By John Stang
Stephen Walt’s critique of American exceptionalism is captivating and does bring the current global hegemon down a few notches. One angle is worth noting:
For starters, the United States has been one of the most expansionist powers in modern history. It began as 13 small colonies clinging to the Eastern Seaboard, but eventually expanded across North America, seizing Texas, Arizona, New Mexico, and California from Mexico in 1846. Along the way, it eliminated most of the native population and confined the survivors to impoverished reservations. By the mid-19th century, it had pushed Britain out of the Pacific Northwest and consolidated its hegemony over the Western Hemisphere.
The United States has fought numerous wars since then — starting several of them — and its wartime conduct has hardly been a model of restraint. The 1899-1902 conquest of the Philippines killed some 200,000 to 400,000 Filipinos, most of them civilians, and the United States and its allies did not hesitate to dispatch some 305,000 German and 330,000 Japanese civilians through aerial bombing during World War II, mostly through deliberate campaigns against enemy cities. No wonder Gen. Curtis LeMay, who directed the bombing campaign against Japan, told an aide, “If the U.S. lost the war, we would be prosecuted as war criminals.” The United States dropped more than 6 million tons of bombs during the Indochina war, including tons of napalm and lethal defoliants like Agent Orange, and it is directly responsible for the deaths of many of the roughly 1 million civilians who died in that war.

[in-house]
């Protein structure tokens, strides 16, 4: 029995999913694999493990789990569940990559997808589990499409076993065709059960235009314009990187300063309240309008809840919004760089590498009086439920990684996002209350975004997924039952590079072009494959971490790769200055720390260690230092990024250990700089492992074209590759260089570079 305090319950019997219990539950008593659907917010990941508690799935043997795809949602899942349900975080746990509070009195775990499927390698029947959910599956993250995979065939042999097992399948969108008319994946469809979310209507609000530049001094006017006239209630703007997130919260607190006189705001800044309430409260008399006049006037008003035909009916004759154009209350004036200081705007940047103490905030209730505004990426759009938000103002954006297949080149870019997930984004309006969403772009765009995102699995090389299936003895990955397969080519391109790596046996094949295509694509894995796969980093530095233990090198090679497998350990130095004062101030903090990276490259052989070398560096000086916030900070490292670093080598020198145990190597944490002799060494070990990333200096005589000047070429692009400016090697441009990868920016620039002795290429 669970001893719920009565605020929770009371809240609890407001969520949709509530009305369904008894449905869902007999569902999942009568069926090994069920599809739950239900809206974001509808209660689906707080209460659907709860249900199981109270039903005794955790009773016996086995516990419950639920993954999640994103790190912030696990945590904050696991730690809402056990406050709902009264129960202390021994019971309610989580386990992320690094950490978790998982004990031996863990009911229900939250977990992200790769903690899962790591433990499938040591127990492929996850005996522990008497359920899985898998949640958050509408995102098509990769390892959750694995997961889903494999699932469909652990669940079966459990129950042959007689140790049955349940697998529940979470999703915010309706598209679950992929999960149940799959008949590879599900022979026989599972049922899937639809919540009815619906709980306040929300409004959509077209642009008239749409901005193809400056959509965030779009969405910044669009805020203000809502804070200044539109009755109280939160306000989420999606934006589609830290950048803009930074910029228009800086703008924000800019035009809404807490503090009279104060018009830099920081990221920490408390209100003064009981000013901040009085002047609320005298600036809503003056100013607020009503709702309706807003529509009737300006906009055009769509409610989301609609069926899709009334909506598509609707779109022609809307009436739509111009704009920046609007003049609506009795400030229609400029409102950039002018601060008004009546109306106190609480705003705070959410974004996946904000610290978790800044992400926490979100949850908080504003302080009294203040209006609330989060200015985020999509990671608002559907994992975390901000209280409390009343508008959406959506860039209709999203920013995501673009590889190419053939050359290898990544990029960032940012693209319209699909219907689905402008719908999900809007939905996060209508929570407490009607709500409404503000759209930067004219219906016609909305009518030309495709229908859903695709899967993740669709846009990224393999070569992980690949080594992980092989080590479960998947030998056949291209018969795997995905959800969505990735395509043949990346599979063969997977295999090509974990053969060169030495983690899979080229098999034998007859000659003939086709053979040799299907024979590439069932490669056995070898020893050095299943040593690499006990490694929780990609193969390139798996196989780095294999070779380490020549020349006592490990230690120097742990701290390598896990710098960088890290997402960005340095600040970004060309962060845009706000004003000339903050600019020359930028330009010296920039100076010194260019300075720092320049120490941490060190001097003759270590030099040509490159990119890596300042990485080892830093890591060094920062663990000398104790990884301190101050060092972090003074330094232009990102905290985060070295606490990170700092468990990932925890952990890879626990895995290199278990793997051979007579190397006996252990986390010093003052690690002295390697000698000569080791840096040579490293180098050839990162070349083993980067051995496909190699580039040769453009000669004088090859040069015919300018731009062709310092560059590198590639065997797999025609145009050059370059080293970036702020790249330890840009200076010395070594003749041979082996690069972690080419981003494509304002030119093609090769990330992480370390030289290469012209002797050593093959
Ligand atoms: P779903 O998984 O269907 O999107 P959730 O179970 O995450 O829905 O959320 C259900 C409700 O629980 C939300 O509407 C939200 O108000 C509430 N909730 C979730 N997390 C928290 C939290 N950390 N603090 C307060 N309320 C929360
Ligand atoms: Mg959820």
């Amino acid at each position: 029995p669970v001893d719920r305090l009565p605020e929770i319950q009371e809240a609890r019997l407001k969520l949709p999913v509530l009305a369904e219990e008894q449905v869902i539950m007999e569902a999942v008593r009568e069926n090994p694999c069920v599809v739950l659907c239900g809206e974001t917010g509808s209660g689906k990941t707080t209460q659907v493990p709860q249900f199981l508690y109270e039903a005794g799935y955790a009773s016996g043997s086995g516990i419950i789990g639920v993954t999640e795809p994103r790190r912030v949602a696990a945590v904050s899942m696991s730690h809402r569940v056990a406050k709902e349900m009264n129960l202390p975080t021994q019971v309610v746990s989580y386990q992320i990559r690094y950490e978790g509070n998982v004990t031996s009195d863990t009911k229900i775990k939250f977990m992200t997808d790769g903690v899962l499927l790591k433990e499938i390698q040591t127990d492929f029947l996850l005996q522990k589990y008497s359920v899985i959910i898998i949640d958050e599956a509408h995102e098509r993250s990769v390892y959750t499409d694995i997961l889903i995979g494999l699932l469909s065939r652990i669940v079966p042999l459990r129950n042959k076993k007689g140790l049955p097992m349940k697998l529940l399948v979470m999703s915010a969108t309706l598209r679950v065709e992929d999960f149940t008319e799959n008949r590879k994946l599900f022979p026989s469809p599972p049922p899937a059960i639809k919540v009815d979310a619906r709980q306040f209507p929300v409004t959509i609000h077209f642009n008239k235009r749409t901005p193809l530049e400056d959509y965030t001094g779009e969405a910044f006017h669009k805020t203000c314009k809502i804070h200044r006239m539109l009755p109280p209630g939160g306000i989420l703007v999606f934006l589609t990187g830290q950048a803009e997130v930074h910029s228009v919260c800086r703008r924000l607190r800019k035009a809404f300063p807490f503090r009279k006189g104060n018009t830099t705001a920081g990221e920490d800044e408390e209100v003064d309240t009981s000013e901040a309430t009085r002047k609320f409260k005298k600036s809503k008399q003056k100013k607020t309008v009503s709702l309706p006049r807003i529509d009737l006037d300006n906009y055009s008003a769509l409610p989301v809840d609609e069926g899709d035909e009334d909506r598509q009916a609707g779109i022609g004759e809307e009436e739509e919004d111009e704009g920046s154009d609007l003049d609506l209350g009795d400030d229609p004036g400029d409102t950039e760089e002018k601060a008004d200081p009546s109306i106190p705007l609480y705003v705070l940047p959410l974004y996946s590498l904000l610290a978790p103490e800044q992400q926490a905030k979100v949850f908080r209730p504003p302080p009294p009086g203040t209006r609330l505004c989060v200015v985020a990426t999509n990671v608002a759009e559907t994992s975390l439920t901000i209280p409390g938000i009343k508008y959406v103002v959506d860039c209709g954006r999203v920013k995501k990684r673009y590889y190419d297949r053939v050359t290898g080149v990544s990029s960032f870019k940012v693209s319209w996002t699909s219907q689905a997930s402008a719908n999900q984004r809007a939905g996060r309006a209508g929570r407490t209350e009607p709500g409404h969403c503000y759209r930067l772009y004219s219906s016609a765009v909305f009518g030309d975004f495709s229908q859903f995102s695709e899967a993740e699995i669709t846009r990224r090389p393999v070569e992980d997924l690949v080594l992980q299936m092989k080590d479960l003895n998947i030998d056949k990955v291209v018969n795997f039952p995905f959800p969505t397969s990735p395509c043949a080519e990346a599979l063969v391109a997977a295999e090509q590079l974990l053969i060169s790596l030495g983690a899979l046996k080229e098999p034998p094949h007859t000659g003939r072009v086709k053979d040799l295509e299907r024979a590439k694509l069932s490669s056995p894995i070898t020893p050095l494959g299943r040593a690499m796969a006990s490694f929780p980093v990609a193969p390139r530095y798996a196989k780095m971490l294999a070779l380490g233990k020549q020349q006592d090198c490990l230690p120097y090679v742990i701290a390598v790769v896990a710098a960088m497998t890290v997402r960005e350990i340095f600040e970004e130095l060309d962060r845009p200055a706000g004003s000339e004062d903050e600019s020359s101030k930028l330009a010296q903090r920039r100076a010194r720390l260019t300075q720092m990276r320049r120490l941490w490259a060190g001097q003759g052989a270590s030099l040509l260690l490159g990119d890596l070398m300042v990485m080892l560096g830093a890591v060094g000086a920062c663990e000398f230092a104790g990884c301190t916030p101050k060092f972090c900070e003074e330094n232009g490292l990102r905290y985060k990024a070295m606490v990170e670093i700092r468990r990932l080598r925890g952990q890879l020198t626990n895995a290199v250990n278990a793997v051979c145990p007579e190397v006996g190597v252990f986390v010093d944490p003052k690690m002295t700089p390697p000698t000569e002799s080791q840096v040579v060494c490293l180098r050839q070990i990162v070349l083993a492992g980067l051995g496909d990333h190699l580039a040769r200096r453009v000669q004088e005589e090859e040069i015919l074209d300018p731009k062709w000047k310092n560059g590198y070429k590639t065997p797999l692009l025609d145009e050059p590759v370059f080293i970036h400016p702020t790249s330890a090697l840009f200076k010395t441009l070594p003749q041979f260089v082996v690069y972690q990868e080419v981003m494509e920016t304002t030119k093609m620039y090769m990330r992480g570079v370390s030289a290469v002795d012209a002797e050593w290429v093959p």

There are a few ways to look at these numbers. Obviously, if you support the idea of American exceptionalism, you will say that these actions were justified because the U.S. was looking out for its interests at the time and, in most cases, was fighting for a good cause. If you are an American looking back on history, as with a person with an identification to a nation-state, you want to be proud of your history and see only the positive results, such as defeating the British or the Nazis. However, the means to reach that end you might gloss over slightly.
It also shows that Americans do live in a glorified military culture. The armed forces as an institution is highly revered on both sides of the aisle in American politics and critiquing its history or actions does not lead a politician down the road of popularity. Of course, who would want to attack, no pun intended, a group so revered for bravery, especially if you are unwilling to do the job yourself? The nationalist (patriotic) vantage point of the American mindset combined with its political implications make this a problematic area for anyone to bring up in an academic or political discourse.